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How to respond to a bad review


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Hi, So I recently had a client who didn’t answer my questions clearly and when they asked for revisions they would tell me a few things to change, then after I delivered, they would come up with new things they wanted to be changed that they never mentioned before.
After completing the order, they left a 2 star review saying that it took too many revisions to get to the finished process and they went to another seller who finished with less revisions. It’s like they expected me to read their mind.
I want to reply to their review to explain my side of the story, but I also want to keep it professional and polite. Any tips on how to respond to this?

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This is what I am considering replying, I’m not sure if it’s the right or wrong thing to say: “I’m sorry you were not satisfied with my work. Revisions could have been significantly reduced if you had given me more information in the beginning rather than giving new information with every revision request.”

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Replying is a choice only you can make. Personally, I reply to all of my reviews, and would reply even if I received a negative review.

There’s an art to replying to negative reviews however, and if you get it wrong, you could turn potential buyers away.

I’ll give you two theoretical scenarios:

Scenario 1: You’re checking the reviews of a seller you’re interested in. You notice they replied to the bad review hatefully.

Scenario 2: Again, you’re checking the reviews of a seller. This time, you notice they received a bad review but responded with an apology and brief explanation.

Who would you be more inclined to buy from? I would certainly prefer the seller in scenario 2.

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now you can’t do anything

i am saying by my experience

focus on next project

there are some fraud buyers also

Bad advice. Responding to negative reviews is crucial to maintaining reputation and minimising damage to a business.

The op is completely correct to seek advice on how to respond if she is unsure.

If such a response is well written, future potential buyers will be able to see both sides of the argument, and then make an informed decision about whether to work with the seller.

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I’m a newbie here on Fiverr, so my advice might not be 100% correct.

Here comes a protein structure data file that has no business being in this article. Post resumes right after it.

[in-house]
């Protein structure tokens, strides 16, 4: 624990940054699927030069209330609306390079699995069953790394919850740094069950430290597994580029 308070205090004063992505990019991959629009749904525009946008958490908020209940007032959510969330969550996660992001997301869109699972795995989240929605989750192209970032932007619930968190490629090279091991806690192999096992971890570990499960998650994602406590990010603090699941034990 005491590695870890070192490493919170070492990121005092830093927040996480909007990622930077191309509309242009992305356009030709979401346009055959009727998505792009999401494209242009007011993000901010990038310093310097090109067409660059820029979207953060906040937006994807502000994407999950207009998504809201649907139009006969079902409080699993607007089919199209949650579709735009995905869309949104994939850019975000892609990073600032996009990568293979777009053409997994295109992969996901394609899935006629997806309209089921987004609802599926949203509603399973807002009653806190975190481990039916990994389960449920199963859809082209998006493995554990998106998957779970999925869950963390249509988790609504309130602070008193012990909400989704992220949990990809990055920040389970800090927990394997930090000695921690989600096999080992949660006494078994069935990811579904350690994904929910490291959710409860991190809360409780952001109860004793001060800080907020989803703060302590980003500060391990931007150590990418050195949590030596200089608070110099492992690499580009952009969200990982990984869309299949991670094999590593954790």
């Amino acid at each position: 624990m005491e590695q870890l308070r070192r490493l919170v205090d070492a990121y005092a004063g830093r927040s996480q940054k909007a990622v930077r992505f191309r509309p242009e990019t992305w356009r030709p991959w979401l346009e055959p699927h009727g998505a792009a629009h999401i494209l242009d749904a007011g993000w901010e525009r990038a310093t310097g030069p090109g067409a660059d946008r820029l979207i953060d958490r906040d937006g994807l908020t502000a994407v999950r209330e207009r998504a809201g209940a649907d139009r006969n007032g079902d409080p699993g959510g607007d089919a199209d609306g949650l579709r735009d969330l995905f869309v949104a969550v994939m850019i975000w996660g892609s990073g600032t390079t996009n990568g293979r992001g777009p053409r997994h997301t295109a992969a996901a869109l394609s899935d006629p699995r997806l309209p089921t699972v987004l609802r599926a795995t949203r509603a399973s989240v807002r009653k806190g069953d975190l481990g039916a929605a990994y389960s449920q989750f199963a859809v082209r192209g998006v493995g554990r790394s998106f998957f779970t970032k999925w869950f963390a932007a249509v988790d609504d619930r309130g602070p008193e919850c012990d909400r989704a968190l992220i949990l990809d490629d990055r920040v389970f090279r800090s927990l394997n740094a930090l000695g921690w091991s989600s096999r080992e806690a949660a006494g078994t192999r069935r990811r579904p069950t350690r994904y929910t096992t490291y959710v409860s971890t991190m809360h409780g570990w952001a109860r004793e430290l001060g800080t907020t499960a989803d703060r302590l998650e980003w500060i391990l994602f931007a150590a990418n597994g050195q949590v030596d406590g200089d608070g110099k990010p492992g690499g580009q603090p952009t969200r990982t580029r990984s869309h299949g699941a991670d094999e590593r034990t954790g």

To me, however, your reply seems professional and polite. I would have replied in the same way if I were in your shoes. In fact, the buyer should have requested those changes straight away, after the first delivery.

If you get an unfair review, it’s important to let potential buyers know your side of the story.

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Thanks for all the advice guys! I feel pretty good about the response I came up with for it, and I have a ton of 5 star reviews so my average isn’t affected too much by it. 🙂 I appreciate all your help, everyone!

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This is what I am considering replying, I’m not sure if it’s the right or wrong thing to say: “I’m sorry you were not satisfied with my work. Revisions could have been significantly reduced if you had given me more information in the beginning rather than giving new information with every revision request.”

When phrasing a response to a negative review that’s going to be publicly viewable on your profile for ever more, always bear in mind how it will read to any future potential buyers who are reviewing your feedback.

Ask yourself what’s best?..

  1. a response where you are publicly blaming the bad buyer and pointing the finger at them and coming across as a bit annoyed and maybe even a bit feisty.

Or…

  1. a response where you simply say “I’m sorry it didn’t work out. Should you have another design requirement in future then let’s chat as it would be good to make you happy”.

Of course, you’re never going to work with this buyer again because you’re going to block them! You are, aren’t you? But it’s your public image you need to protect.